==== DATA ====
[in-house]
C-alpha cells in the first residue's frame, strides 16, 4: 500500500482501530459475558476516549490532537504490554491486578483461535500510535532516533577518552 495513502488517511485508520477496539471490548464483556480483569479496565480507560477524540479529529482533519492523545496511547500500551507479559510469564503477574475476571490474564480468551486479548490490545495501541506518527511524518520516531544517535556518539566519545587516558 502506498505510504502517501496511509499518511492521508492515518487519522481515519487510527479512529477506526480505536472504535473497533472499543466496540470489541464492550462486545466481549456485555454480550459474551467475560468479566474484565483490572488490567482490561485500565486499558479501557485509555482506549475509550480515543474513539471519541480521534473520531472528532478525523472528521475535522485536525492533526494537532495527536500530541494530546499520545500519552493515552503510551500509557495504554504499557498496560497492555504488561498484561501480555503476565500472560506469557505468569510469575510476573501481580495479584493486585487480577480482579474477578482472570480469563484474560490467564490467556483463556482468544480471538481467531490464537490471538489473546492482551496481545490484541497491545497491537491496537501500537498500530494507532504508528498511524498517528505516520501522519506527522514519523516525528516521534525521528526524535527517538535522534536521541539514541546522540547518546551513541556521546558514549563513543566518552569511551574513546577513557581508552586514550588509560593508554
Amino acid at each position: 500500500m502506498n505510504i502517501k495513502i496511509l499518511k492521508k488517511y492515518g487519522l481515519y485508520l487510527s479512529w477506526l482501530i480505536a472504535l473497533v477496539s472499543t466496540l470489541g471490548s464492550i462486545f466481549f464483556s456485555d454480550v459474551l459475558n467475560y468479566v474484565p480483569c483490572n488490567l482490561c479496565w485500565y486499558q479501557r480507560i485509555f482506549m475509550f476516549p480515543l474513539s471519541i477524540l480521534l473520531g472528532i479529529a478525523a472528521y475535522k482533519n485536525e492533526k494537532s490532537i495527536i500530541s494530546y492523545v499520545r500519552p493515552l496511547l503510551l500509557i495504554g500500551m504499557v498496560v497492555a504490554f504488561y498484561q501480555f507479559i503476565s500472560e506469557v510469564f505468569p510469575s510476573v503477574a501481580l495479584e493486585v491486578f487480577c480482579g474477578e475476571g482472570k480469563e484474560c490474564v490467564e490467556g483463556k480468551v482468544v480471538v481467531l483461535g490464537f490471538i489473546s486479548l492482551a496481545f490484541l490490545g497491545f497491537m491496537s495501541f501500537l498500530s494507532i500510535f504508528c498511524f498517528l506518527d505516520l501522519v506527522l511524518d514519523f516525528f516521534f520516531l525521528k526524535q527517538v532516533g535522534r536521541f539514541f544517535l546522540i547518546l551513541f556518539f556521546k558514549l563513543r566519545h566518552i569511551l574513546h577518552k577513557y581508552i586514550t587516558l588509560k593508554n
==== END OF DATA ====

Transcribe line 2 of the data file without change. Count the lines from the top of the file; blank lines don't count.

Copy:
C-alpha cells in the first residue's frame, strides 16, 4: 500500500482501530459475558476516549490532537504490554491486578483461535500510535532516533577518552 495513502488517511485508520477496539471490548464483556480483569479496565480507560477524540479529529482533519492523545496511547500500551507479559510469564503477574475476571490474564480468551486479548490490545495501541506518527511524518520516531544517535556518539566519545587516558 502506498505510504502517501496511509499518511492521508492515518487519522481515519487510527479512529477506526480505536472504535473497533472499543466496540470489541464492550462486545466481549456485555454480550459474551467475560468479566474484565483490572488490567482490561485500565486499558479501557485509555482506549475509550480515543474513539471519541480521534473520531472528532478525523472528521475535522485536525492533526494537532495527536500530541494530546499520545500519552493515552503510551500509557495504554504499557498496560497492555504488561498484561501480555503476565500472560506469557505468569510469575510476573501481580495479584493486585487480577480482579474477578482472570480469563484474560490467564490467556483463556482468544480471538481467531490464537490471538489473546492482551496481545490484541497491545497491537491496537501500537498500530494507532504508528498511524498517528505516520501522519506527522514519523516525528516521534525521528526524535527517538535522534536521541539514541546522540547518546551513541556521546558514549563513543566518552569511551574513546577513557581508552586514550588509560593508554